After reading about motor learning, you are on your way to having a basic understanding of the puzzle of what actually takes place before a ball is kicked or before first steps are taken. Execution of a motor skill requires several pieces of the puzzle to come together. Another piece of the puzzle is motor control.
Motor control is a broad term used to describe the nervous system’s abilitiy to regulate the timing and amount of muscle contraction to produce smooth, coordinated, fine and gross movements. Like motor learning, this occurs in three stages. The first stage is stimulus indentification. In this stage, important sesnory stimuli from the environment as well as from the body itself (input from prioprioceptors in the joints and muscles that tell our brain where our body is relative to it’s space) are identified. While several stimuli may be present, only certain ones are relevant and necessary to lead to motor production. Previous experience, attention, motivation, and emotional state can all be factors in the ability to regulate sensory input. Children with neurological impairments as in Cerebral Palsy or or with sensory processing difficulties as in Autism will most likely have difficulty progressing past this stage. Initially, they may require a controlled environment along with sensory integration training in which they learn to regulate different stimuli before they can be expected to execute the desired movement appropriately.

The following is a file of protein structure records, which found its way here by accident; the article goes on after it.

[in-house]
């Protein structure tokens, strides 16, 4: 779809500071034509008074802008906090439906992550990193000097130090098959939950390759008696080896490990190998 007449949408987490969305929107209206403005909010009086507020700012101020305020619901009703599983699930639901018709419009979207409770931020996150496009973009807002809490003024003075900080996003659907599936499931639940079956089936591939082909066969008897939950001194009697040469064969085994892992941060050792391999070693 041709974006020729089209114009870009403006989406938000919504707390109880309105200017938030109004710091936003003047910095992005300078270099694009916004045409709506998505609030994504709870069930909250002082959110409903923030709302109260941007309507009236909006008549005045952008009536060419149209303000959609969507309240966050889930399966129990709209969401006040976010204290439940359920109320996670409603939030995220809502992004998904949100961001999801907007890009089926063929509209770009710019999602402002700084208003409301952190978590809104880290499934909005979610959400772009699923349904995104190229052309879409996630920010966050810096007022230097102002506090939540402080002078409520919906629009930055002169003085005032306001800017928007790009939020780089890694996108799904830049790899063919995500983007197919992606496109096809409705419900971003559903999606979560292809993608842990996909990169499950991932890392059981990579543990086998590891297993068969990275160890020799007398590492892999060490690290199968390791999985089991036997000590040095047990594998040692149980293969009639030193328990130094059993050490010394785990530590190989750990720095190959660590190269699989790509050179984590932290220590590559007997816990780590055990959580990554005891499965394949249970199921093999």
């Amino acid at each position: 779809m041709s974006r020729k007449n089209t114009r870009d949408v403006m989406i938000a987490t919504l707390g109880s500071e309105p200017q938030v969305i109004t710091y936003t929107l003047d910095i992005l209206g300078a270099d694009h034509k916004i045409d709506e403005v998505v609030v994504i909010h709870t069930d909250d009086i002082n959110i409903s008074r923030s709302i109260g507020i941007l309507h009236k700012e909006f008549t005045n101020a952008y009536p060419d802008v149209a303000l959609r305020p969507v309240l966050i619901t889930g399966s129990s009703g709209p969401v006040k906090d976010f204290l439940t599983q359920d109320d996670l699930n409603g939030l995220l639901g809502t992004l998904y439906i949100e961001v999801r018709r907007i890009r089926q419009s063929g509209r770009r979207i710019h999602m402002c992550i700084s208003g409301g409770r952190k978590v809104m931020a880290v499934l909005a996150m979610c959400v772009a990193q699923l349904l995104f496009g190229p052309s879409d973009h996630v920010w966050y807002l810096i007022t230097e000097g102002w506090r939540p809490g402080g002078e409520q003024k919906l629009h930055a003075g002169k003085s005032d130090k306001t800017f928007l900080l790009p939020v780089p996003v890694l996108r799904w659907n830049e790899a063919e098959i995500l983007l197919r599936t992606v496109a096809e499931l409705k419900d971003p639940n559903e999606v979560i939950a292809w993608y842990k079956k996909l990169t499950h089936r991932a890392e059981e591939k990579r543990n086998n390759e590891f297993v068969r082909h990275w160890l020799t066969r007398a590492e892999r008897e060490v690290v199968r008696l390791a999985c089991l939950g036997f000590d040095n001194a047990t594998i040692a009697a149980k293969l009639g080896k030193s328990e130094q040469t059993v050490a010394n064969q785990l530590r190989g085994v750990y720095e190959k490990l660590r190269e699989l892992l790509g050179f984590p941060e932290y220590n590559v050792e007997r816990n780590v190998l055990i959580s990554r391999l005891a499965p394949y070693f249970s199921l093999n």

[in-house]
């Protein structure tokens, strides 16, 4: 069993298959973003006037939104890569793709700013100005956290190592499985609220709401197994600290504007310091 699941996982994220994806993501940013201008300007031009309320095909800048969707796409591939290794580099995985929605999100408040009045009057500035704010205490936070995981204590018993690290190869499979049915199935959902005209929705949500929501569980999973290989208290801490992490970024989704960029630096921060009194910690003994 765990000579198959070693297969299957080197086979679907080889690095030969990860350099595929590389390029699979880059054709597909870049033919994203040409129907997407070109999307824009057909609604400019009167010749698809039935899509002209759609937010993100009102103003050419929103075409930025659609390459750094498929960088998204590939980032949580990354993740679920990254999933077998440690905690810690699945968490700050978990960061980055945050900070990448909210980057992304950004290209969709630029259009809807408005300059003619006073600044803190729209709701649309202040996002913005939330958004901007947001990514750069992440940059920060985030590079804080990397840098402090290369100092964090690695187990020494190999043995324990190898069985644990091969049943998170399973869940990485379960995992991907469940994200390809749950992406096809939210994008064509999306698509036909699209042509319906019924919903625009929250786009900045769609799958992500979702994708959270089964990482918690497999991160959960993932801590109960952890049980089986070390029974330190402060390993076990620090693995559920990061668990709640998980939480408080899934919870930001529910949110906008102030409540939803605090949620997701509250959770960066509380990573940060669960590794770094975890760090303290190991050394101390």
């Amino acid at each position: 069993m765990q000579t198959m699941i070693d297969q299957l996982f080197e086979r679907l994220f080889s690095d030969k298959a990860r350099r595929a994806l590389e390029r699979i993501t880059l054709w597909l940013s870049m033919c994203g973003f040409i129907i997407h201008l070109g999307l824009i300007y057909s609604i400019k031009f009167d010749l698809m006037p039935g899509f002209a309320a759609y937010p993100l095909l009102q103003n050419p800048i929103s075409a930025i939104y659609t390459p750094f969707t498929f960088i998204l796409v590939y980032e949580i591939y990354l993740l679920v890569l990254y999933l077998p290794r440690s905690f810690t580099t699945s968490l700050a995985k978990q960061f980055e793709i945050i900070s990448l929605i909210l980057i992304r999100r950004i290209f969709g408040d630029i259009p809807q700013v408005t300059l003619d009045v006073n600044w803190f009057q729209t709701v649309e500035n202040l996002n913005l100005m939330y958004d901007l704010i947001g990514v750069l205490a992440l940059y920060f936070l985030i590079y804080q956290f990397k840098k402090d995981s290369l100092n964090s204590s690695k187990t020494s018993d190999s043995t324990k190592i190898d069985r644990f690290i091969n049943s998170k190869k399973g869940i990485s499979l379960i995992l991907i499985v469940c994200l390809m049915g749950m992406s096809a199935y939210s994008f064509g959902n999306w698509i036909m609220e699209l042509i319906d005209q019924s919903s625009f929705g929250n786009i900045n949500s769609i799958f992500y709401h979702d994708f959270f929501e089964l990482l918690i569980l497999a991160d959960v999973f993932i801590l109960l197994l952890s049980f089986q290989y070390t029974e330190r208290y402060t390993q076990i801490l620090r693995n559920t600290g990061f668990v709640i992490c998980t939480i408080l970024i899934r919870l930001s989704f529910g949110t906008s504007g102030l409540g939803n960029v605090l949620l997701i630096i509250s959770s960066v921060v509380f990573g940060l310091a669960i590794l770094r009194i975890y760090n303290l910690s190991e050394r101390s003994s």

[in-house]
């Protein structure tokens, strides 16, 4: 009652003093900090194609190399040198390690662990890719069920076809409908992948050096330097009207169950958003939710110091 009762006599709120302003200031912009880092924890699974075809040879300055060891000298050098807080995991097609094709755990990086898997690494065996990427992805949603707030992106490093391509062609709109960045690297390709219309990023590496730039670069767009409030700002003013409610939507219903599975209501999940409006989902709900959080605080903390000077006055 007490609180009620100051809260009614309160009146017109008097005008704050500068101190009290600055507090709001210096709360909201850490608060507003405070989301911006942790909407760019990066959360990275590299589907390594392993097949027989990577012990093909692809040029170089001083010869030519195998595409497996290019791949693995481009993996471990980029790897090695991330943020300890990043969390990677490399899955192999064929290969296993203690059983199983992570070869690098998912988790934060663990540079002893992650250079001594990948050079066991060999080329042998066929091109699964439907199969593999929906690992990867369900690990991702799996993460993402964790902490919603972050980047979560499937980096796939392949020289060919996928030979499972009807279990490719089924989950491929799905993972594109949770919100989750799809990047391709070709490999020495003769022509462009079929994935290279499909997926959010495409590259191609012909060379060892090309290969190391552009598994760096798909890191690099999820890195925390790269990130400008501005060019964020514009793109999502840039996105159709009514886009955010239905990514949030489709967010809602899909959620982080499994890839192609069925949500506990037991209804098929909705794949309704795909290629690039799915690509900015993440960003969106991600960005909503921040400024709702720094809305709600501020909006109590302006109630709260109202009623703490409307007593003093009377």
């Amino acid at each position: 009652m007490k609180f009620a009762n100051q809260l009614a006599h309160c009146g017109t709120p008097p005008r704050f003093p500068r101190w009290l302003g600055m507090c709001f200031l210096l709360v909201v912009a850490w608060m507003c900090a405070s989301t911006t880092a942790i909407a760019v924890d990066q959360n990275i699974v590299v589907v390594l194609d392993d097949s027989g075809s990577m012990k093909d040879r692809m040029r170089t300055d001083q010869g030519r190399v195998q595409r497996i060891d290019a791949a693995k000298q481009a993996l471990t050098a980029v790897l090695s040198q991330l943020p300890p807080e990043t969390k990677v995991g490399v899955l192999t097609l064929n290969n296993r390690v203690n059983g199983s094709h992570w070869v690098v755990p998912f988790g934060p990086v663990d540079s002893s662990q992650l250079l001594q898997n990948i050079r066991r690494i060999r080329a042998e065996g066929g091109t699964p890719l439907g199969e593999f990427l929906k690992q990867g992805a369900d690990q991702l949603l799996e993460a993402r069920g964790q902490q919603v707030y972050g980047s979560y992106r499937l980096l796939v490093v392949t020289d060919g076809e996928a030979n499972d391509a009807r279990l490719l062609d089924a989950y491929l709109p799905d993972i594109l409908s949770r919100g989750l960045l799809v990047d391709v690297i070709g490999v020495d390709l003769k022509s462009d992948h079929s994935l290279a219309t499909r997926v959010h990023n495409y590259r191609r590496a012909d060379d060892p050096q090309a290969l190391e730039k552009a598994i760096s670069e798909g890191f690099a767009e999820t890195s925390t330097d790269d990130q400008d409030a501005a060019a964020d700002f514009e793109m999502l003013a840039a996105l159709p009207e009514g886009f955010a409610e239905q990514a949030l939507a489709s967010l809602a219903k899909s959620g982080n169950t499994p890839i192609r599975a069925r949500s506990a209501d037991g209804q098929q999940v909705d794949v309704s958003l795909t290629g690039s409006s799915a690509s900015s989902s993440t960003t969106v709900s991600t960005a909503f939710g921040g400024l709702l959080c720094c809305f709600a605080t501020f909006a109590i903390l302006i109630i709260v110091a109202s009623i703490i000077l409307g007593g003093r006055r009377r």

The second stage is the response selection stage. During this stage, a purposeful motor plan is developed and a general decision is made. For example, when you are driving you see a red light (visual sensory input is identified) and in response you move your foot to the brake pedal to stop your vehicle (response selection). This is an easy decision. However, in the case of a yellow light you identify the stimulus but you may hesitate in your response between braking or continuing on but ultimately you are still able to choose an appropriate response. Unfortunately, if your neuromuscular system is impaired, you may be unable to produce a purposeful movement in response to a stimuli or you may produce the same movement in response to every stimuli or your responses may be too little or too much related to the stimulus.
The third stage is response programming. In this final stage, control centers in our brain begin to program the sequence of muscular actions that occured in response to a certain stimuli so that we now have the response programmed in our brain to access whenever we need to. This is why for most of us, braking and accelerating in response to traffic lights hardly requires any thought or effort. It just happens. As pediatric therapists, we strive to help children with various types of impairments achieve this stage of motor control.
The progression of motor control is very similar to that of motor learning. However, it may help to think of motor control as the first piece to the puzzle and motor learning the second. You must be able to produce smooth, coordinated, sequenced movements before you can truly become autonomous with any skill.
Hopefully, these articles are helping you to understand the processes behind motor execution.